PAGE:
Regions of tectonic uplift and subsidence are influenced in morphologically opposite directions by external processes: the uplifted and rising segments of the earth’s crust disintegrate and are subjected to erosive denudation, whereas the subsiding sectors are filled with the products of disintegration and ablation, becoming accumulation areas.
According to W. Penck, the predominance of tectonic uplifts over the combined action of external forces results in an accelerating development of relief, characterized by an increase in absolute and relative elevations, in the depth of dissection, and in the steepness of slopes. River erosion and denudation processes are vigorous in areas of accelerating relief development. An example of such relief development is alpine type of relief characteristic of young mountain regions such as the Alps and the Himalayas.
A preponderance of destructive exogenous factors leads to the disintegration of positive relief elements, to declining development: a decrease in absolute and relative elevations, the appearance of concave slope forms, and a slackening of erosion and denudation processes. In mountain lands, declining development corresponds to mid-elevation relief, exemplified by the Urals and Appalachians. As they become lower, mid-elevation mountains are transformed into low-elevation relief, for example, certain sections of the Kazakh Melkosopochnik. Peneplains are formed in the final stage of the declining development of relief.
If tectonic subsidence occurs, depending on the intensity of the action of external forces, the depressions in the relief will either increase in size or level out through the accumulation of loose material carried from outside.
With the passage of geological time the correlation between the relief-forming factors in each segment of the earth’s surface changes often, leaving its mark on the relief. Contemporary land relief includes elements of different ages with traces of both accelerating and declining development. Therefore, for a better understanding of relief, it is customary to consider it in its paleogeographic aspect. Stratification of relief is an index of the alternation of accelerating and declining relief development in mountains over time, and its study helps clarify the history of development of the mountain country as a whole.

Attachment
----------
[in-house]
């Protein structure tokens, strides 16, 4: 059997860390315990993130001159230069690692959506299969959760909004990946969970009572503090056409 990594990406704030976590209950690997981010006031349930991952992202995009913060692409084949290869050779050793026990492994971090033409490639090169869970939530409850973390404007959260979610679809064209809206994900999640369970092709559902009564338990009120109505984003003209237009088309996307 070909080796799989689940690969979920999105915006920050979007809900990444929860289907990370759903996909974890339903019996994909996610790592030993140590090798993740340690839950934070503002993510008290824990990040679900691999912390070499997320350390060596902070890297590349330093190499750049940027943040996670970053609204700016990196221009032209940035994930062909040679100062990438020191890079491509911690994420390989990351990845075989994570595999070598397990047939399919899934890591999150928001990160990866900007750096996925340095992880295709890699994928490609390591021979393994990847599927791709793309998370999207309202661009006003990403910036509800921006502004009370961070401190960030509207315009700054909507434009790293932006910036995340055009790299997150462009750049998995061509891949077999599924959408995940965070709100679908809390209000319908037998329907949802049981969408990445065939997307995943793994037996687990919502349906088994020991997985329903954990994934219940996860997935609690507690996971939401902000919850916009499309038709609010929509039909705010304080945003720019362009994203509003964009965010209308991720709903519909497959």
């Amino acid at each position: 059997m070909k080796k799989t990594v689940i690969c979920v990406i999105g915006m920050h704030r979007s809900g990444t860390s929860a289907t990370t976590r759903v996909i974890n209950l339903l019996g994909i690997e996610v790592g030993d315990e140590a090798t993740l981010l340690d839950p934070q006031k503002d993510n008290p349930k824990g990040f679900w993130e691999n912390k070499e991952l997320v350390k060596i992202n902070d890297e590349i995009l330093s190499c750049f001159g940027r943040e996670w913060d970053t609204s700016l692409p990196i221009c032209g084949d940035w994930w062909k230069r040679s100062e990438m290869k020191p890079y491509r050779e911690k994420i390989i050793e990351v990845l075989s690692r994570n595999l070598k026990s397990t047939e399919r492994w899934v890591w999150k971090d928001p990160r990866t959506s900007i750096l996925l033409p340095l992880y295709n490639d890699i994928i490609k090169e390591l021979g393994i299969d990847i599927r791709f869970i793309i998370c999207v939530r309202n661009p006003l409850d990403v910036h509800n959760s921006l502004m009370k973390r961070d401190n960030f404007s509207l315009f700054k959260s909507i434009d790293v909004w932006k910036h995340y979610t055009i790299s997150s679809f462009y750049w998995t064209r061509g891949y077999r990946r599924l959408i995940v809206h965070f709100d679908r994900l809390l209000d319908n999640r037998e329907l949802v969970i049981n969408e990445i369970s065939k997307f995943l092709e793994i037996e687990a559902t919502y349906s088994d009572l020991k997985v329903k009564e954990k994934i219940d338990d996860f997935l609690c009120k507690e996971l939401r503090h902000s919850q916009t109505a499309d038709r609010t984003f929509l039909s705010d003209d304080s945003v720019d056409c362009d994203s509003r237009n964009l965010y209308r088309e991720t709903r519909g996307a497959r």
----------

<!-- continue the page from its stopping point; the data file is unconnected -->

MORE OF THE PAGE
The combination of exogenous factors and the relative role of a particular exogenous factor in relief formation depend on climate. For this reason, the distribution on earth of relief forms created primarily by exogenous processes follows the law of geographic zonality. Within plains areas, there are clearly discernible morphoclimatic zones corresponding to the territorial differentiation of present-day exogenous processes.
In mountain country, owing to climatic differences caused by elevation, vertical morphological zonality is observed. Changes in climate, geographical zonality, and vertical zonality that occurred in the geological past are reflected in present-day relief because it preserves its features for some time under changed conditions. In the contemporary landscape, therefore, relict relief not typical of modern morphoclimatic conditions may be observed in places. The glacial relief forms on the East European Plain, for example, are a relict of Pleistocene glaciation. By identifying relict forms it is possible to predict the direction of the further development of relief.
Complexes of elementary forms that are similar in external appearance and origin and that recur regularly over a certain area are called genetic relief types. Their territorial isolation may be related to geological structure (for example, step-like relief), the predominant influence of some external relief-forming factor (glacial, water erosion, and eolian relief), or the preponderant influence of tectonic factors (primary tectonic relief).
One of the more complex current problems is the creation of a genetic classification of relief. Such a classification is necessary not only for theoretical generalization but also for geomor-phological mapping. The most widely used classification in the USSR is based on the identification of major genetic relief categories resulting from the predominant influence of endogenous or exogenous relief-forming processes.
Relief forms created primarily by endogenous processes are classified as morphostructures. Morphostructures clearly reflect the geological structures of the earth’s crust. Thus, platform geological structures with horizontal bedding correspond chiefly to plains areas, and folded structures are associated with mountain country. Smaller relief forms of predominantly exogenous origin, such as river valleys, canyons, barchans, and moraine ridges, are identified as morphosculptures.
The genesis of relief is studied in geomorphology. The results of studying relief are used in solving many problems relating to land improvement, engineering and technical investigation, and prospecting for useful minerals.
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Shchukin, I. S. Obshchaia geomorfologiia, 2nd ed., vols. 1–3. Moscow, 1960–74.
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T. K. ZAKHAROVA